Military services falter on single-bid contract guidance

An audit finds that DOD agencies often award contracts to the only bidder without trying to expand competition, despite DOD's own guidance.

The military services have missed out on savings in recent years, the Defense Department inspector general has found, because defense agencies often did not resubmit solicitations when they received only one bid.

In a report released Oct. 5, the IG reported that the services did not follow DOD’s single-bid guidance in awarding 31 contracts out of 78 that the audit considered. The 31 awards were worth $656.1 million, more than half of the total $1 billion value of the 78. Further, the IG found the department awarded more than half of the 31 single-bid contracts without advertising the bid for 30 more days, as the guidance calls for.

The military services may also be giving up potential savings because they have not recompeted 39 contract modifications, worth $390.9 million. The military services can increase competition by re-competing single-bid contracts that exceed the three-year limit.

The Obama administration listed the number of DOD’s single-bid awards as a high risk area. When only receiving one bid, officials cannot compare other options for a solicitation and determine if the price is fair and reasonable. In 2010, DOD released its Better Buying Power Initiative, which told defense procurement officials to scrutinize these single-bid awards. DOD issued further related memos. One memo requires contracting officers to re-compete the solicitation for at least another 30 days if they waited less than a month to receive bids and received only one. Then, if a competition is re-advertised and there is still only one bid, the officers would have to determine prices to be reasonable through price or cost analysis. They may also choose to enter negotiations with the bidder.

However, the IG found officials who are agencies’ advocates for competition failed to make the single-bid guidance into an everyday practice. More specifically, the competition advocates, who often are senior department officials, did not develop exact steps to improve competition rates in their plans. Nor did they adequately monitor whether their commands’ contracting officers followed the guidance.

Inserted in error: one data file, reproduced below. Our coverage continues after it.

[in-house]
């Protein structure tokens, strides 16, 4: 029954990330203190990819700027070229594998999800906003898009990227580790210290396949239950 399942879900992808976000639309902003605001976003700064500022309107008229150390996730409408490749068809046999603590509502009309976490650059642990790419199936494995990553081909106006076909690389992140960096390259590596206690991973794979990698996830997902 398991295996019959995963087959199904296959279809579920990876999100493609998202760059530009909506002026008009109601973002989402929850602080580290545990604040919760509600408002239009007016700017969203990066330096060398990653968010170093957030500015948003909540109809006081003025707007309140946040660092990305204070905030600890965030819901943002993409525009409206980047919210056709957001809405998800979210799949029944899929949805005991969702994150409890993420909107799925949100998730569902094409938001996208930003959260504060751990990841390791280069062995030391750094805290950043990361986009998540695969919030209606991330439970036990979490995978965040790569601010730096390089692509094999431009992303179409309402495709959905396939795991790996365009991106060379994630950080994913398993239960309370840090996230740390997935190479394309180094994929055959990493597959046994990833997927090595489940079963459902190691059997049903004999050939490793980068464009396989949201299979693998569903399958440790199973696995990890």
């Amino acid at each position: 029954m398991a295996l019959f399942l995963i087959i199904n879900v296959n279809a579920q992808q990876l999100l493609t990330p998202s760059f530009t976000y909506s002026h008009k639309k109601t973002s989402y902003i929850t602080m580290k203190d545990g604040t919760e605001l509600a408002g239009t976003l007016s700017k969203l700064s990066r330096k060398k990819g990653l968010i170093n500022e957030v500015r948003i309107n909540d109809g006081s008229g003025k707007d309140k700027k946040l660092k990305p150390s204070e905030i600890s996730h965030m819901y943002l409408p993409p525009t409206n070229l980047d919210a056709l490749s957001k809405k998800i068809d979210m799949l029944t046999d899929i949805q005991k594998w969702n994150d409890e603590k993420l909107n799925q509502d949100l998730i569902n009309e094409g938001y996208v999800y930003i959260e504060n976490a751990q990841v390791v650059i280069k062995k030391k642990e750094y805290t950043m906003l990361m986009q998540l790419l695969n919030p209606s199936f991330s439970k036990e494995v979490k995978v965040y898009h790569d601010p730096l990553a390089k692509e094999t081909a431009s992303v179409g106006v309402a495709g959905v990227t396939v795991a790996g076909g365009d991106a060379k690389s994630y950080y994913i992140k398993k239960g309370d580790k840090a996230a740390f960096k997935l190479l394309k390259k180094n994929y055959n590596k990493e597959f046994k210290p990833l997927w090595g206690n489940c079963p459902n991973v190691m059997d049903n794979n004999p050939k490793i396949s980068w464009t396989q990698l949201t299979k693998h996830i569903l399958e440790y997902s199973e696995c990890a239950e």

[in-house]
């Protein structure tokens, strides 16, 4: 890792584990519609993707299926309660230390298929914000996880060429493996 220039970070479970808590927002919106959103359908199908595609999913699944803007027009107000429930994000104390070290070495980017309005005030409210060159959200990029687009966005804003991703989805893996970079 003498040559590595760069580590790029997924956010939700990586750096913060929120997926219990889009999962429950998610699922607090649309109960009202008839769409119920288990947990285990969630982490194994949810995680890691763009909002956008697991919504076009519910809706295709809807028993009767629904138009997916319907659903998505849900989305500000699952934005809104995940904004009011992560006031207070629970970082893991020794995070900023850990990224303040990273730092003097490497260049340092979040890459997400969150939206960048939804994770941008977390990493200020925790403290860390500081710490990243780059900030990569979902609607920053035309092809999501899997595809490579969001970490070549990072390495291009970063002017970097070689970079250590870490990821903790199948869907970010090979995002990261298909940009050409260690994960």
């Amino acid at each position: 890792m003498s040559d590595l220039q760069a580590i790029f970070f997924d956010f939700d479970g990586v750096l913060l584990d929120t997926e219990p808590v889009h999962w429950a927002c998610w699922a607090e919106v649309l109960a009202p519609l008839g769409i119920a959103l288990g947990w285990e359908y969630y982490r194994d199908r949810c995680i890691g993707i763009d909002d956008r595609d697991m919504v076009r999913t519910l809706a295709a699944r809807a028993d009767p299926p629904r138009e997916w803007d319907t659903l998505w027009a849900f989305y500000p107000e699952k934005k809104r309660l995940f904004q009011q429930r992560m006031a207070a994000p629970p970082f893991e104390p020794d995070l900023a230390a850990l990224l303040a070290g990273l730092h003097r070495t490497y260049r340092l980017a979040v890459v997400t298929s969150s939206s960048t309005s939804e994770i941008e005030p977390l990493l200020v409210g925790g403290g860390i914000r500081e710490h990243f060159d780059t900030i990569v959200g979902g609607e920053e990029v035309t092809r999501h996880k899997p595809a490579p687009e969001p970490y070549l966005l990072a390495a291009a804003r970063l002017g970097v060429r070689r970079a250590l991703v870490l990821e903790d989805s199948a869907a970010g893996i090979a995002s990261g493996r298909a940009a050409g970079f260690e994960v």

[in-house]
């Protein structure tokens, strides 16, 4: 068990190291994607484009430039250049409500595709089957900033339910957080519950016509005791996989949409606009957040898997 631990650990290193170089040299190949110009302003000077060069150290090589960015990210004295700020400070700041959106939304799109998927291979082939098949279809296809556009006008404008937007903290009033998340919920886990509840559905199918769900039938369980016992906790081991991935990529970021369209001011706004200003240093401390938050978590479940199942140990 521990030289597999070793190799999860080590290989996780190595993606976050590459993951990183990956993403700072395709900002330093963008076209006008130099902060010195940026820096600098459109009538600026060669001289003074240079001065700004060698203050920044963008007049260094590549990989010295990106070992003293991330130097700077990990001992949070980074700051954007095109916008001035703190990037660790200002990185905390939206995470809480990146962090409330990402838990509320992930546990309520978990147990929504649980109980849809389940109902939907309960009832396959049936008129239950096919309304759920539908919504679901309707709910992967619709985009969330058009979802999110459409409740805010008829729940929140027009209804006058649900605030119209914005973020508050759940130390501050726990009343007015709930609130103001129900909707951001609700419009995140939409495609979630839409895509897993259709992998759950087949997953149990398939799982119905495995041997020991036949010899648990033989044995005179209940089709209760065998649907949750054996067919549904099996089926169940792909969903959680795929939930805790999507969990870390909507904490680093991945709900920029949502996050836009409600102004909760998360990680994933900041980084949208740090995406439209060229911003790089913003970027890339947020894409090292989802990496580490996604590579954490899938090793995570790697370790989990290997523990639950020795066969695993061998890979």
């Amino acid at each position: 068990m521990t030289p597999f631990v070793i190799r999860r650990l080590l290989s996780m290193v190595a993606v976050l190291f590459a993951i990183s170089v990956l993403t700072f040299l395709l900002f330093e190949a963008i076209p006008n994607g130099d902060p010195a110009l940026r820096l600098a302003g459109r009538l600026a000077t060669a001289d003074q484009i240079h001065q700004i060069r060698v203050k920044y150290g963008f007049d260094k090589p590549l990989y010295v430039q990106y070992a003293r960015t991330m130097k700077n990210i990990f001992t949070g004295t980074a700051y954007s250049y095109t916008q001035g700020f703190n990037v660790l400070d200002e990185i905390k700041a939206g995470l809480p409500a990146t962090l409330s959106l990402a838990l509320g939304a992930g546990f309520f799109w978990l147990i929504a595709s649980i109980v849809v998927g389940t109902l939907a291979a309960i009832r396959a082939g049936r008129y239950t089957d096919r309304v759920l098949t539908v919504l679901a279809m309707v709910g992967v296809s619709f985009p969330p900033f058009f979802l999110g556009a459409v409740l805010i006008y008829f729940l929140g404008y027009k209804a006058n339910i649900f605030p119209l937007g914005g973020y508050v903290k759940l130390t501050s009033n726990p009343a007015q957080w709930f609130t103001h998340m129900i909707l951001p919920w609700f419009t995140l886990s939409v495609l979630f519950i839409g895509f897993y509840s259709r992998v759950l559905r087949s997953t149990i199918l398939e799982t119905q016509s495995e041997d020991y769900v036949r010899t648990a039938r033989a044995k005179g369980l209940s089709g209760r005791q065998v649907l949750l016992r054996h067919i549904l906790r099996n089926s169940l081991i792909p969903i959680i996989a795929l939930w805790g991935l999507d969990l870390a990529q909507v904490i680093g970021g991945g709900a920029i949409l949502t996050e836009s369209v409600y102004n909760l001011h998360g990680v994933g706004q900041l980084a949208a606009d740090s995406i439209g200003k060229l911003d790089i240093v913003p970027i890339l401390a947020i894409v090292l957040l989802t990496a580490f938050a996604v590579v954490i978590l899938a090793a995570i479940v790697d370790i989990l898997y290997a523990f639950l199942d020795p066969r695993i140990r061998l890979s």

The advocates also didn’t take steps to prevent 39 of the 47 contract modifications from exceeding the three-year limitation without first a re-competed solicitation. In addition, the IG reported the Defense Procurement and Acquisition Policy (DPAP) office did not oversee how the service implemented their plans.

The IG also found the Office of the Under Secretary of Defense for Acquisition, Technology, and Logistics reported inaccurate competition rates. The office said the Army, Navy and Air Force achieved rates of 80 percent, 77.7 percent, and 85 percent, respectively, in fiscal 2011. However, the services included contracts improperly coded as single-bid awards and did not recognize other types of solicitations, such as small business innovation research. This type of contract is competed differently than a standard procurement. As a result, the IG concluded DOD cannot accurately assess how it has improved in effective competition.


 Read the reports:

DOD IG report

VA IG report


Those types of problems are not unique to DOD. An audit released Sept. 30 by the Veterans Affairs Department’s inspector general found the department reported inaccurate and unsupported savings. VA officials did not fully lay out how they would abide by the Office of Management and Budget’s initiative to cut agencies procurement spending by fiscal 2011. OMB told agencies in 2009 to develop a plan to reduce fiscal 2008 spending figures by 10.5 percent. They wanted agencies to eliminate inefficient contracts, and improve both contractor performance and their own acquisition work.

Auditors determined the Veterans Health Administration incorrectly reported $710 million of roughly $1.1 billion in savings under the OMB initiative. That is 65 percent of the savings. Procurement savings were reported multiple times. Officials reported items that OMB considered out of bounds. Other times, VA provided too little supporting information.

W. Todd Grams, executive in chief at VA’s Office of Management and Chief Financial Officer, told the IG the department would issue a memo in the coming months, telling offices to appoint a senior official to certify all savings claims.

As for DOD, Richard Ginman, director of DPAP, said he will continue his office’s review of the services’ competition reports, including the quarterly competition advocate meetings. He will also have agencies exclude unique procurements, such as the SBIR awards, from the competition report calculations. In addition, he will tell officials to review their contracts that have exceeded the three-year limitation.

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